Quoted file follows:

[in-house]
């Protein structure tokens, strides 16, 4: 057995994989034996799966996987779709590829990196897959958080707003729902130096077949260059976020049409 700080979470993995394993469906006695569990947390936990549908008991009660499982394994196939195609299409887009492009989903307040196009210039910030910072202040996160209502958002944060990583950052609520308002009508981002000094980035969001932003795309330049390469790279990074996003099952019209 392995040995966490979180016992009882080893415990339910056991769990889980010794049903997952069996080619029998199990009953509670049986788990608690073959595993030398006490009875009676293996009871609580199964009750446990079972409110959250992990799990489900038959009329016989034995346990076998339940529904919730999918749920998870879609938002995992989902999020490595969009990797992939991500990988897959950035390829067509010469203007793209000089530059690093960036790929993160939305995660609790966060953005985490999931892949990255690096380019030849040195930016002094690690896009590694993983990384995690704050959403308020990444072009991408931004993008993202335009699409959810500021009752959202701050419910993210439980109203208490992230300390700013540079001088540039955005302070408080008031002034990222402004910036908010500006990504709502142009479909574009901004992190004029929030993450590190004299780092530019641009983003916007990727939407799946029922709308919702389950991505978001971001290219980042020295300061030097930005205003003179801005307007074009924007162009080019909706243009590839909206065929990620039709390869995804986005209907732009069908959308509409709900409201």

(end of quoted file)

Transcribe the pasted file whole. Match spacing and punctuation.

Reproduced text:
[in-house]
């Protein structure tokens, strides 16, 4: 057995994989034996799966996987779709590829990196897959958080707003729902130096077949260059976020049409 700080979470993995394993469906006695569990947390936990549908008991009660499982394994196939195609299409887009492009989903307040196009210039910030910072202040996160209502958002944060990583950052609520308002009508981002000094980035969001932003795309330049390469790279990074996003099952019209 392995040995966490979180016992009882080893415990339910056991769990889980010794049903997952069996080619029998199990009953509670049986788990608690073959595993030398006490009875009676293996009871609580199964009750446990079972409110959250992990799990489900038959009329016989034995346990076998339940529904919730999918749920998870879609938002995992989902999020490595969009990797992939991500990988897959950035390829067509010469203007793209000089530059690093960036790929993160939305995660609790966060953005985490999931892949990255690096380019030849040195930016002094690690896009590694993983990384995690704050959403308020990444072009991408931004993008993202335009699409959810500021009752959202701050419910993210439980109203208490992230300390700013540079001088540039955005302070408080008031002034990222402004910036908010500006990504709502142009479909574009901004992190004029929030993450590190004299780092530019641009983003916007990727939407799946029922709308919702389950991505978001971001290219980042020295300061030097930005205003003179801005307007074009924007162009080019909706243009590839909206065929990620039709390869995804986005209907732009069908959308509409709900409201």